Can't build gcc-3.0.1 for m68k-coff

Larry Gray
Wed Oct 17 08:01:00 GMT 2001

>  But what is the system 'm68k-coff' you now want your executables to run
> on? When you have a clue about that, you can edit your 'specs' file by
> putting a default 'target system' into it. The 'specs'-file which the 'xgcc
> -dumpspecs' produces during the build is partially bullshit because nobody
> has had a clue about what could be the suitable default target for
> 'm68k-coff' executables. The '*_SPEC' settings in the config files are for
> 'nothing specified' as the real target.
>  The default CPU is the m68020/m68881 combination, so putting a MVME-board
> or something which has the default CPU on it, would then cause all the
> CPU32 or Coldfire users to scratch their heads and ask here why the
> compiled and linked programs (for m68020/m68881 and the MVME-hardware)
> don't run on their target boards...

Yes, I'm aware of this. However shouldn't gcc compile with m68k-unknown-coff, 
then different board variations can be setup later?

>  What comes to the "build a cross compiler for m68k-coff with gcc-3.0.1",
> you have done it when the 'gcc'-subdir was passed!  Believe or not, this is
> the 'compiler' case... Now you can install your new GCC, build newlib with
> all the target board support libraries (BSPs), ie. the 'glue libraries',
> besides the 'libc.a's and 'libm.a's for quite many m68k-CPU-variations
> (m6800, m68020, mcpu32, m5200,....).

I suspected this, but without knowing the internal details of gcc and how it 
compiles, an error normally means its not going to work.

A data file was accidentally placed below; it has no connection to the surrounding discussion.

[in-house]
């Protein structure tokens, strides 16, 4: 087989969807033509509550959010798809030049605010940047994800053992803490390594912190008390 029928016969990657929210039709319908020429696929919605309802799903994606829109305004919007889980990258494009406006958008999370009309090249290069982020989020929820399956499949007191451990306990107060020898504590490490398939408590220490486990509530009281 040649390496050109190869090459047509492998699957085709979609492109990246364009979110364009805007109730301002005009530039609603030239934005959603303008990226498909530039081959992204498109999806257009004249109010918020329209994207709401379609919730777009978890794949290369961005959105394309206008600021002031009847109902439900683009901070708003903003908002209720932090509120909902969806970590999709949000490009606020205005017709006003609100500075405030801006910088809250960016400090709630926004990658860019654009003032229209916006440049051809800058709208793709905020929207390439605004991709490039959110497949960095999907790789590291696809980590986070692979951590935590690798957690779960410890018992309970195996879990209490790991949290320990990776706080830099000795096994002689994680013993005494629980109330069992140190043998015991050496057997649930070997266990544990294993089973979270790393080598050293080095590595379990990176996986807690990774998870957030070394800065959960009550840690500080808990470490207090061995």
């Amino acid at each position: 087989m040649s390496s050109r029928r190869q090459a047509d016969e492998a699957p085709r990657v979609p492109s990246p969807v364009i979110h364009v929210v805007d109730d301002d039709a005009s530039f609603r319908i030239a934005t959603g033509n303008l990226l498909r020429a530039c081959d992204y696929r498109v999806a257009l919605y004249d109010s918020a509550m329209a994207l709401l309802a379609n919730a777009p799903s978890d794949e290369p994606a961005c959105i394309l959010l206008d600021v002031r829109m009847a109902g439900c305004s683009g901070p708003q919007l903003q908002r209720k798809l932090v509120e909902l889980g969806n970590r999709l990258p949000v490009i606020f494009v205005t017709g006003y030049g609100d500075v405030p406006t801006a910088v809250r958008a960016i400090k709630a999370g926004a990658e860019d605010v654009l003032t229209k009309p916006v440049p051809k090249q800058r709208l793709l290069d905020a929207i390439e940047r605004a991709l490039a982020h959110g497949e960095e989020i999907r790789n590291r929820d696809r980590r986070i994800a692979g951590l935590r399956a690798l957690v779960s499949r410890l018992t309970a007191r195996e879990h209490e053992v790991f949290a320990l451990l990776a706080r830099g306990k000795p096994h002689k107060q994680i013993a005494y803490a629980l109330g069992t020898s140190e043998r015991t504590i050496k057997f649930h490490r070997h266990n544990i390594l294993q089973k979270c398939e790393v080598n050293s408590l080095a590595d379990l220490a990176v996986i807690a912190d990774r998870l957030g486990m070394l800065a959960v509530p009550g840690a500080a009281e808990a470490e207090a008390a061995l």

>  Hmmm, sounds like ELF-stuff ("Exception_Handling_Frame_Begin"), so :

These errors were apparently related to newlib. By doing a 'make all install' 
in the existing build-newlib directory, then building gcc again, all worked. 

>  Currently there aren't any kind of sane target in the defaults, so the
> build doesn't know which m68k-board and its glue-library should be used
> when linking. Everything has been left to the embedded engineer who really
> should know these things about linker scripts, startups, libraries,
> interfacing with the hardware etc. At least the primary-level things like
> "What are the headers?", "What are the C-libraries", "Which functions a
> C-program uses to communicate with the hardware?" Any course called "Using
> C in embedded programming" or something is expected to handle these
> things... If not, where is the sanity in these university etc. courses?

There were no courses on embedded programming with C at my college. But I 
agree they should exist.

>  For self-education books like "Programming Embedded Systems in C and C++"
> by Michael Barr or "Programming with GNU Software" by Mike Loukides and
> Andy Oram (both from O'Reilly) could be recommended. Probably there are
> others, but the idea about the reader becoming aware of the memory maps,
> interfacing etc. things should be present in both...

I learned from "Embedded Systems Programming in C and Assembly" and "Embedded 
Systems Building Blocks". These give a basic understanding, but not the 
specifics of the GNU tools. Anyone know where I can get a copy of 
"Programming with GNU Software", and local bookstores don't have 

>  When you even tried to build newlib at the same time with GCC, you had a
> blind trust that "it should work straight from the box because the GNU guys
> have made these sources". "Just prepare the sources, run a script from some
> FAQ and everything works and the whole toolkit will be built"...

There should be a listing of known working combinations of the different 
versions, along with the script (or instructions) that produced them. That 
way, the development system would "work straight from the box". All that 
should be required is the newlib port of your specific hardware. 

Larry Gray

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